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Driving License...donate Pancreas?


LindaH
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Sorry, I'm not too sure if I'm in the right area to discuss this, but I was just so surprised when I needed to recently update my driving license due to newly aquired Diabetes, they were asking people to donate various organs should you die in a car accident and I noticed the Pancreas was one organ they ask you to donate.....why?


Does this mean people can go on a waiting list to have a new Pancreas? If so, how come we are not offered this when we are seen by consultants and especially where you have an inoperable tumour?


Linda

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Good question Linda!!


Have just googled and found the following:-


Wikipaedia quotes "Patients with pancreatic cancer are not eligible for valuable pancreatic transplantations, since the condition has a very high mortality rate and the disease, being highly malignant, could and probably would soon return."


On the organ donation website, one of the reasons given for not offering pancreas transplant "non-curable malignancy".


NHS site quotes reason "you have a recent history of cancer, because there is a greater chance that the cancer could spread once you are on immunosuppression for the transplant".


Seems that this type of procedure is only offered to patients with Type I Diabetes.


Disappointing, I know. We must keep questioning and looking for answers though. The more we understand, the more our chances of coming up with an answer that will start saving lives.


Deb

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PCUK Nurse Dianne

Hi Linda,


Thanks for raising the question about 'pancreas donation' and also thank you to Deb for your very succint reply. Deb is absolutely correct. Pancreas transplants are quite difficult operations with mixed outcomes, including lengthy recoveries, and high morbidity in some patients. Again, Deb has mentioned that those patients with a malignancy are unfortunately not suitable candidates for organ transplants. This is for 2 reasons. The first being that the malignancy may not be contained with in the suspected organ (ie pancreas in this instance) and although there may not be evidence of spread it may become apparent at the time of or post transplantation. Due to organ shortages worldwide at present this is not considered to be the most efficient use of organs. In most organ transplant situations the expected outcome is > 5 year survival post transplant and although this may not always be achieved, this is the aim.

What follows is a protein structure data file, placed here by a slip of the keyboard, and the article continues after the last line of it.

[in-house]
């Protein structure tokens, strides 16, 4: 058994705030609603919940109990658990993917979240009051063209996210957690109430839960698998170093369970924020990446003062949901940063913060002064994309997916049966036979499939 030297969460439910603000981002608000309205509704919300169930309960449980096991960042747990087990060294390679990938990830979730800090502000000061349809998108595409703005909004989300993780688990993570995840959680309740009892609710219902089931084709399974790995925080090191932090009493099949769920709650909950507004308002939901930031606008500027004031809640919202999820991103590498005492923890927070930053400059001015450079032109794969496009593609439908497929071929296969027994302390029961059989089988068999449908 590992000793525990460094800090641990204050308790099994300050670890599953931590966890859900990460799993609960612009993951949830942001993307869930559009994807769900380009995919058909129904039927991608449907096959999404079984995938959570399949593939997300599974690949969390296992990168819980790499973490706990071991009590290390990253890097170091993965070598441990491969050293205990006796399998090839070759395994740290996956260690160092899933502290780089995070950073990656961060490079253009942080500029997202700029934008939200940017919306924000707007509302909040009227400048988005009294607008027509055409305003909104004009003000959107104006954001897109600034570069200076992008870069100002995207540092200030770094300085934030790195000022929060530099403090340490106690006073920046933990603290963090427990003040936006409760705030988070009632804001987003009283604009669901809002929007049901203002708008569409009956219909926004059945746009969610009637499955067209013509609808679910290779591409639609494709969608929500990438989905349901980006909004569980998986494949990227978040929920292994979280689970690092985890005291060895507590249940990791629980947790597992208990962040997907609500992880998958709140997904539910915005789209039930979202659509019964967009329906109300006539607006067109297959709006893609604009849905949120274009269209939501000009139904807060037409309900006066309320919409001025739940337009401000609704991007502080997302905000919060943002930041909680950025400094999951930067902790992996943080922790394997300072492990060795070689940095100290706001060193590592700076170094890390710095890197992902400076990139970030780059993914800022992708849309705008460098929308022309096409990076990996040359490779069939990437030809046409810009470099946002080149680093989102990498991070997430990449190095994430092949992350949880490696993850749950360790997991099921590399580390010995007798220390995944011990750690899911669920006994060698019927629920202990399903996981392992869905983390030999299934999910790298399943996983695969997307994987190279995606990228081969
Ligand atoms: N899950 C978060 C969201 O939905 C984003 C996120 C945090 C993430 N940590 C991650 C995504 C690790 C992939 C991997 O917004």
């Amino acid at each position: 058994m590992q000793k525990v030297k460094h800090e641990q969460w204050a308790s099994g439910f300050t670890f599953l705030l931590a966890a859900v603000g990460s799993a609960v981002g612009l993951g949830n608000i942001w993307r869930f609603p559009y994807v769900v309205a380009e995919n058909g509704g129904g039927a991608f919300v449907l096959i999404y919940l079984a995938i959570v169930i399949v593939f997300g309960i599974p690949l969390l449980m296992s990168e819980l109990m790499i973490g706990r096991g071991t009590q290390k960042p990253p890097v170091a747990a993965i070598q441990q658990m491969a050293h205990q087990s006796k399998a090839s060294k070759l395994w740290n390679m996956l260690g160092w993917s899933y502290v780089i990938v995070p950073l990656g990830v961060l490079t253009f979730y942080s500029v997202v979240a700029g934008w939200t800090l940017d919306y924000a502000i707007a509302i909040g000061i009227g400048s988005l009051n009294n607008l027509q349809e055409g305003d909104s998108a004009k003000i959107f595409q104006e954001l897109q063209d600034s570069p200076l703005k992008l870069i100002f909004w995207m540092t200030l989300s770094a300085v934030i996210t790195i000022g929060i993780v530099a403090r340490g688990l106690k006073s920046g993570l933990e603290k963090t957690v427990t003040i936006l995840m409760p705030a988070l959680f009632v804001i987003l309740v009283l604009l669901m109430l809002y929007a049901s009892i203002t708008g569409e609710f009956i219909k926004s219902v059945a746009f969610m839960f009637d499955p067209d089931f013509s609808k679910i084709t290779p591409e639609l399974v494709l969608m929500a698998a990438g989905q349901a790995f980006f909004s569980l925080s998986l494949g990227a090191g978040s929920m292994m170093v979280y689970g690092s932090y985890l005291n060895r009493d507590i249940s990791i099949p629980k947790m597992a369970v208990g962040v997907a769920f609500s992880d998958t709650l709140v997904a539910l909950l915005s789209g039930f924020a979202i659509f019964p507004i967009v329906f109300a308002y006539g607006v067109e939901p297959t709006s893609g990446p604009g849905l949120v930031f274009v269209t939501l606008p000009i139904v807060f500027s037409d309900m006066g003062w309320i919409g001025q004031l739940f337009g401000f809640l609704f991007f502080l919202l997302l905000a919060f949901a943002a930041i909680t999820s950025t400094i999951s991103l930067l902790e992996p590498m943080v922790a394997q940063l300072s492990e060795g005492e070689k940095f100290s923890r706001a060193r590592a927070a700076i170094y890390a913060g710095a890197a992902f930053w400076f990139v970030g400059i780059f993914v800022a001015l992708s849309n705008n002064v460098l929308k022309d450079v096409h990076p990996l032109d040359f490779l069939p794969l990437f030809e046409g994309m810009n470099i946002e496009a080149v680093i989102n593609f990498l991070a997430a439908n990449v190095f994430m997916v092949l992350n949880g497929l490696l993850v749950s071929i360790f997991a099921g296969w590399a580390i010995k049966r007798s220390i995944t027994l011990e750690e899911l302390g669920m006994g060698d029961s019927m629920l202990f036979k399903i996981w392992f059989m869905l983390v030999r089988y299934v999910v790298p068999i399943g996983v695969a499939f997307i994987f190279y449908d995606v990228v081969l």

Deb also mentioned the use of immunosuppression mediction affecting the chance of the cancer spreading/recurring. Again this is correct. Once a patient has an organ transplant they will be required to take immunosuppression for the remainder of their life, this is to prevent their immune system attacking the new organ as it sees it as 'non-self' when compared with the remainder of the body. The immunosuppresion medication lowers the patient's immune system and this may then allow cancer cells to replicate. Unfortunately there is a form of 'post transplant' cancer called PTLD (post transplant lymphoproliferative disorder) that patients who have had a transplant are at risk of developing due to their immunosuppression regime and effect on the body.


Also for those patients with Pancreatic cancer who may have had treatment, ie chemotherapy or radiotherapy even, this can make any surgery in this area more difficult due to the effect of these treatments on the surrounding tissues, also increasing surgical risk.


Having said this, there are some exceptions where transplant will take place if the patient has a malignancy, ie liver transplants. There are very strict criteria for this, the patient requires a period of surveillance and appropriate treatment before hand and this is a very different form of cancer than that associated with pancreatic cancer.


I hope this helps and is not confusing to those reading this.


Best wishes,


Dianne

Support Team


Dianne

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  • 2 weeks later...

I had also wondered about (the apparent lack of) this option for PC sufferers. It again seems to reinforce what a complex and difficult Illness this is!


And to think, 3 months ago I had no idea what the pancreas was / did!

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Absolutely! It is very complex and every sufferer has their own unique presentation of it. I guess organ transplants will always be out of the question in cancers that are difficult to diagnose early. I, like you, was completely ignorant about the pancreas (am still no expert) but hope PCUK make some headway in their goal to raise awareness. Here's hoping that one day soon, things will be better.

Deb

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